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One day, after fifteen years as a glass blower who made only one thingr(R)decor ative glass balls blown to perfection (same diameter, same weight)r(R)Kotani Sanzo embarked on a second career as a fully fledged glass artist. A friend of his who traveled to Mexico showed him a glass cup he had purchased there,and asked him whether he could reproduce it.

Kotani took on the challenge in his own special way, never once asking a single person for advice in the 35 years that followed. The costs of this approach included numerous disappointments and some serious burns, and it was 15 years before he felt confident in his work. Kotani is a true fundamentalist, so rigid and uncompromising that, no matter what you think about the wisdom of his method, he commands a deep sense of respect.

We visited him on a rainy day, and found him in his workshop right next to the house. True to his ideas of simplicity, both the workshop and the toolshe uses are very basic. There are no assistants around, as he insists on working completely alone. Kotani has no desire to improve his working conditions, saying that modernity brings perfect results: something he is no longer interested in creating.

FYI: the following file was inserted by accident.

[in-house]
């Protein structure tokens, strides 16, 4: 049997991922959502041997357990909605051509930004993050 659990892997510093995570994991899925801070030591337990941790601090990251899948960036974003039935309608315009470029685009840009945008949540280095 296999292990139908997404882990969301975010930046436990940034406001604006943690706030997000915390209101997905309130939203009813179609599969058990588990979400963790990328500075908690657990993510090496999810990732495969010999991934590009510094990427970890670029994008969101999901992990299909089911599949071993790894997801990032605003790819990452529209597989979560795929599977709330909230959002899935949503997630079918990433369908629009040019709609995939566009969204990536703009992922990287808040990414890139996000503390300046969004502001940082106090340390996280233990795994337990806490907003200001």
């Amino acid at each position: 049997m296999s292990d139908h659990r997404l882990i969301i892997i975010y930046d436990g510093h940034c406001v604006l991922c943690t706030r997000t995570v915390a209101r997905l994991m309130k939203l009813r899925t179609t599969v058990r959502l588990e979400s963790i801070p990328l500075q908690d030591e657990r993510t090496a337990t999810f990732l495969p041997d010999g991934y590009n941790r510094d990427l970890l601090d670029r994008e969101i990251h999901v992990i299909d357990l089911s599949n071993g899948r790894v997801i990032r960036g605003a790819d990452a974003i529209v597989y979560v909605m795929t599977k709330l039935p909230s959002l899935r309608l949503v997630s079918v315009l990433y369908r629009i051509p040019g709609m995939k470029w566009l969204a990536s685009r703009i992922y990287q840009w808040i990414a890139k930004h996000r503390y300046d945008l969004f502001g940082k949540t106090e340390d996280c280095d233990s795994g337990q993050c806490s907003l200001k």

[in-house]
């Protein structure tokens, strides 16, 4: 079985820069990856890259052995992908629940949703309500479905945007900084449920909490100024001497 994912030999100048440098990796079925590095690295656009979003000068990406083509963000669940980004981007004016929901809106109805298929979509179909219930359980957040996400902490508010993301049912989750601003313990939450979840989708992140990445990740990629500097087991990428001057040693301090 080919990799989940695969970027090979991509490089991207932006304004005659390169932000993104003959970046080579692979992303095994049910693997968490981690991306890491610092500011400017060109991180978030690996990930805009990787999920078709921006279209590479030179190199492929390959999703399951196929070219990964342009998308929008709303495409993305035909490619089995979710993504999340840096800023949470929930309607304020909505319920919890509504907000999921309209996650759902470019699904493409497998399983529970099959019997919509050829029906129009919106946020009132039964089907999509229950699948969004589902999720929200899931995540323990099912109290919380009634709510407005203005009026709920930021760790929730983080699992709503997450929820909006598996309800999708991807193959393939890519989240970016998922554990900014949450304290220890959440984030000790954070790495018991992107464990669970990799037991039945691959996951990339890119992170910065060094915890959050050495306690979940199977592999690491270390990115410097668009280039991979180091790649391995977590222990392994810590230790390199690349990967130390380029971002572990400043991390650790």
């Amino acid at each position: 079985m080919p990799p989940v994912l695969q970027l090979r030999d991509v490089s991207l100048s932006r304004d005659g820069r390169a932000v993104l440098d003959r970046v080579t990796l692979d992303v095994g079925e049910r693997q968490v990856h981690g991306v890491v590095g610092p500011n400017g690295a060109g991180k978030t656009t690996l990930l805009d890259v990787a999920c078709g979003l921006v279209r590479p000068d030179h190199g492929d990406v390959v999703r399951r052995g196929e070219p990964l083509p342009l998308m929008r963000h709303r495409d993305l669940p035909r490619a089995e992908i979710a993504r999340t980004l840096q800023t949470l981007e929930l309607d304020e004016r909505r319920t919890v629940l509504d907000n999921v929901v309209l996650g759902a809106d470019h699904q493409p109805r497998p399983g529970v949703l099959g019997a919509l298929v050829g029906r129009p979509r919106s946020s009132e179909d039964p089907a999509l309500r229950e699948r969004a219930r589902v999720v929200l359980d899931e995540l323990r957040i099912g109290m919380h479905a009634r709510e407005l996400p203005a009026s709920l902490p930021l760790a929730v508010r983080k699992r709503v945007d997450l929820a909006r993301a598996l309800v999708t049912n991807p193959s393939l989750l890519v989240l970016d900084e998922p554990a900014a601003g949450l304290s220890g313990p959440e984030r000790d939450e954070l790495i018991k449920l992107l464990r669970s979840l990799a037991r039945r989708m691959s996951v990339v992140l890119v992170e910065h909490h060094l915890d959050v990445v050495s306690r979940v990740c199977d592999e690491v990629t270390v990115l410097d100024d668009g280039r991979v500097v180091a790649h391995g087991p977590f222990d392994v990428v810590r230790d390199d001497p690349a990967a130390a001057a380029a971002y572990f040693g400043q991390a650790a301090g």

When a visitor, looking around at the various works on display in the atelier, remarked that their texture and form reminded him of old glass, Kotani was obviously delighted to hear this observation.He responded that, indeed, he always tries to evoke the warmth of old glass in his work. He deliberately uses crude raw materials resembling those used by glass artisans of former centuries, and his primitive tools definitely belong more to the past than to the 1990s.

During the interview, the fire in the furnace was burning and the color of melted glass inside it was surreal.

The works themselves, whether they be bottles, cups, bowls or jugs, are beautiful.

The shapes are soft, much of th e glass is foggy, and most of the colors are not very bright, adding to the warmth of the pieces. Indeed, the slight imperfection you can see in each piece makes it more human, increasing its charm.

Asked if he had any advice for young aspiring glass blowers, Kotani said, "Get someone to teach you the very basics, and discover the rest by yourself.It may be harder, but also much more rewarding."

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